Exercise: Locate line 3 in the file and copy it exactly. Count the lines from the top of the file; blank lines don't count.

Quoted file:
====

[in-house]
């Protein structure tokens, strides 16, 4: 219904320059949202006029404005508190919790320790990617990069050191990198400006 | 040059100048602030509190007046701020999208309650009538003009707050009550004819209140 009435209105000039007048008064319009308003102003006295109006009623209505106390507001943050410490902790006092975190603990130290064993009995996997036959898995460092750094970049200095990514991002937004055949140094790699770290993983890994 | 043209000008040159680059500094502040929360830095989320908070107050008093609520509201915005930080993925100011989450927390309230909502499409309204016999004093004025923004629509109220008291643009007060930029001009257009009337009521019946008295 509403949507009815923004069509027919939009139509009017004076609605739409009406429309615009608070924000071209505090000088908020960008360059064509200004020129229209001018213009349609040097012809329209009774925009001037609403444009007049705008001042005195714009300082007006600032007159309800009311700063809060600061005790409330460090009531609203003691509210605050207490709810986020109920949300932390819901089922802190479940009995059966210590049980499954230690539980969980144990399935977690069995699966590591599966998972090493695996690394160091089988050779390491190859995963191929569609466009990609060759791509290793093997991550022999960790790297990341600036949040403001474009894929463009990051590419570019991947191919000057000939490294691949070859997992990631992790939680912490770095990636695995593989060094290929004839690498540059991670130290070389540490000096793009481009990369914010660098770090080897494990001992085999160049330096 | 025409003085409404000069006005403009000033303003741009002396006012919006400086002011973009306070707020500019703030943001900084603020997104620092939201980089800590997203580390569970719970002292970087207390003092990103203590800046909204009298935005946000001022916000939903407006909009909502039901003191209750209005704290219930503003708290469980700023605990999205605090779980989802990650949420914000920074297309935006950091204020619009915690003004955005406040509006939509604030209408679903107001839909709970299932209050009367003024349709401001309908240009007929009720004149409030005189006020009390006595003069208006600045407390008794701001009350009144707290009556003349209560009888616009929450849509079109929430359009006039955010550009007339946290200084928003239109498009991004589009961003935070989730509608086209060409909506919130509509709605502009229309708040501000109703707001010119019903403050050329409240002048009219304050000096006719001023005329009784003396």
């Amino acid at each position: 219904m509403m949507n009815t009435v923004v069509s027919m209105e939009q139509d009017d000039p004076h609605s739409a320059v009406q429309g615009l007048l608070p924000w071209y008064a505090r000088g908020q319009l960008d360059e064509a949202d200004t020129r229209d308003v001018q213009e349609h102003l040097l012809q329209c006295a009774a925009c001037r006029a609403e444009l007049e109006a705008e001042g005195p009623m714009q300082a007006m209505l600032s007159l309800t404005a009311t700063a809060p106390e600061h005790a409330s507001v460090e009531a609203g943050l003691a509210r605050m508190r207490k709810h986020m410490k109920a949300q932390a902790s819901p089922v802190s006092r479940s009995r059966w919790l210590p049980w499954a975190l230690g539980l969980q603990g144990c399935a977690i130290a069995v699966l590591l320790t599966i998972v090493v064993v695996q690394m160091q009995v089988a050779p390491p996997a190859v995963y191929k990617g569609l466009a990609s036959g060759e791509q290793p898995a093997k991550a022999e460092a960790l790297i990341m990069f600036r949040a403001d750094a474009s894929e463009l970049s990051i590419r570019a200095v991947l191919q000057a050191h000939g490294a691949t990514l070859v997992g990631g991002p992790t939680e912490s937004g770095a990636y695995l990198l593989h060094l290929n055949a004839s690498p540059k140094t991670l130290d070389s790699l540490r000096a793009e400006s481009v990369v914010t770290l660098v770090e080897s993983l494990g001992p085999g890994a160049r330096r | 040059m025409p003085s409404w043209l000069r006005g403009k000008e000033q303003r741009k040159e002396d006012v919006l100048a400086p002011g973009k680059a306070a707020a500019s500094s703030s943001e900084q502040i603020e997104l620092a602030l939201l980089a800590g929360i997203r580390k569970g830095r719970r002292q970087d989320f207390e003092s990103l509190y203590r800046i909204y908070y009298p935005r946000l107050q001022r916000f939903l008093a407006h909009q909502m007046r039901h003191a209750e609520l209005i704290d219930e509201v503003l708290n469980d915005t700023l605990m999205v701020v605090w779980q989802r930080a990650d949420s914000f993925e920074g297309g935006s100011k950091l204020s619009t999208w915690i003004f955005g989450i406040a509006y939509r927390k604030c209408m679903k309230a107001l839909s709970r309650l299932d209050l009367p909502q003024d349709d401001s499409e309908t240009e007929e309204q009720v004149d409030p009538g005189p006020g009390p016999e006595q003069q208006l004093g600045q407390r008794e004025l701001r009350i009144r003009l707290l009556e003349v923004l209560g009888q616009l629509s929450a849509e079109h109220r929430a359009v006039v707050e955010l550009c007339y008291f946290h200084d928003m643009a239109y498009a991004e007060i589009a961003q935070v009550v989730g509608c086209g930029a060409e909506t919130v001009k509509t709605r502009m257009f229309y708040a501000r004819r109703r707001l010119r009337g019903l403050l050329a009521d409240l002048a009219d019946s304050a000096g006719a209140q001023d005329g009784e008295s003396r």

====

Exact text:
């Amino acid at each position: 219904m509403m949507n009815t009435v923004v069509s027919m209105e939009q139509d009017d000039p004076h609605s739409a320059v009406q429309g615009l007048l608070p924000w071209y008064a505090r000088g908020q319009l960008d360059e064509a949202d200004t020129r229209d308003v001018q213009e349609h102003l040097l012809q329209c006295a009774a925009c001037r006029a609403e444009l007049e109006a705008e001042g005195p009623m714009q300082a007006m209505l600032s007159l309800t404005a009311t700063a809060p106390e600061h005790a409330s507001v460090e009531a609203g943050l003691a509210r605050m508190r207490k709810h986020m410490k109920a949300q932390a902790s819901p089922v802190s006092r479940s009995r059966w919790l210590p049980w499954a975190l230690g539980l969980q603990g144990c399935a977690i130290a069995v699966l590591l320790t599966i998972v090493v064993v695996q690394m160091q009995v089988a050779p390491p996997a190859v995963y191929k990617g569609l466009a990609s036959g060759e791509q290793p898995a093997k991550a022999e460092a960790l790297i990341m990069f600036r949040a403001d750094a474009s894929e463009l970049s990051i590419r570019a200095v991947l191919q000057a050191h000939g490294a691949t990514l070859v997992g990631g991002p992790t939680e912490s937004g770095a990636y695995l990198l593989h060094l290929n055949a004839s690498p540059k140094t991670l130290d070389s790699l540490r000096a793009e400006s481009v990369v914010t770290l660098v770090e080897s993983l494990g001992p085999g890994a160049r330096r | 040059m025409p003085s409404w043209l000069r006005g403009k000008e000033q303003r741009k040159e002396d006012v919006l100048a400086p002011g973009k680059a306070a707020a500019s500094s703030s943001e900084q502040i603020e997104l620092a602030l939201l980089a800590g929360i997203r580390k569970g830095r719970r002292q970087d989320f207390e003092s990103l509190y203590r800046i909204y908070y009298p935005r946000l107050q001022r916000f939903l008093a407006h909009q909502m007046r039901h003191a209750e609520l209005i704290d219930e509201v503003l708290n469980d915005t700023l605990m999205v701020v605090w779980q989802r930080a990650d949420s914000f993925e920074g297309g935006s100011k950091l204020s619009t999208w915690i003004f955005g989450i406040a509006y939509r927390k604030c209408m679903k309230a107001l839909s709970r309650l299932d209050l009367p909502q003024d349709d401001s499409e309908t240009e007929e309204q009720v004149d409030p009538g005189p006020g009390p016999e006595q003069q208006l004093g600045q407390r008794e004025l701001r009350i009144r003009l707290l009556e003349v923004l209560g009888q616009l629509s929450a849509e079109h109220r929430a359009v006039v707050e955010l550009c007339y008291f946290h200084d928003m643009a239109y498009a991004e007060i589009a961003q935070v009550v989730g509608c086209g930029a060409e909506t919130v001009k509509t709605r502009m257009f229309y708040a501000r004819r109703r707001l010119r009337g019903l403050l050329a009521d409240l002048a009219d019946s304050a000096g006719a209140q001023d005329g009784e008295s003396r």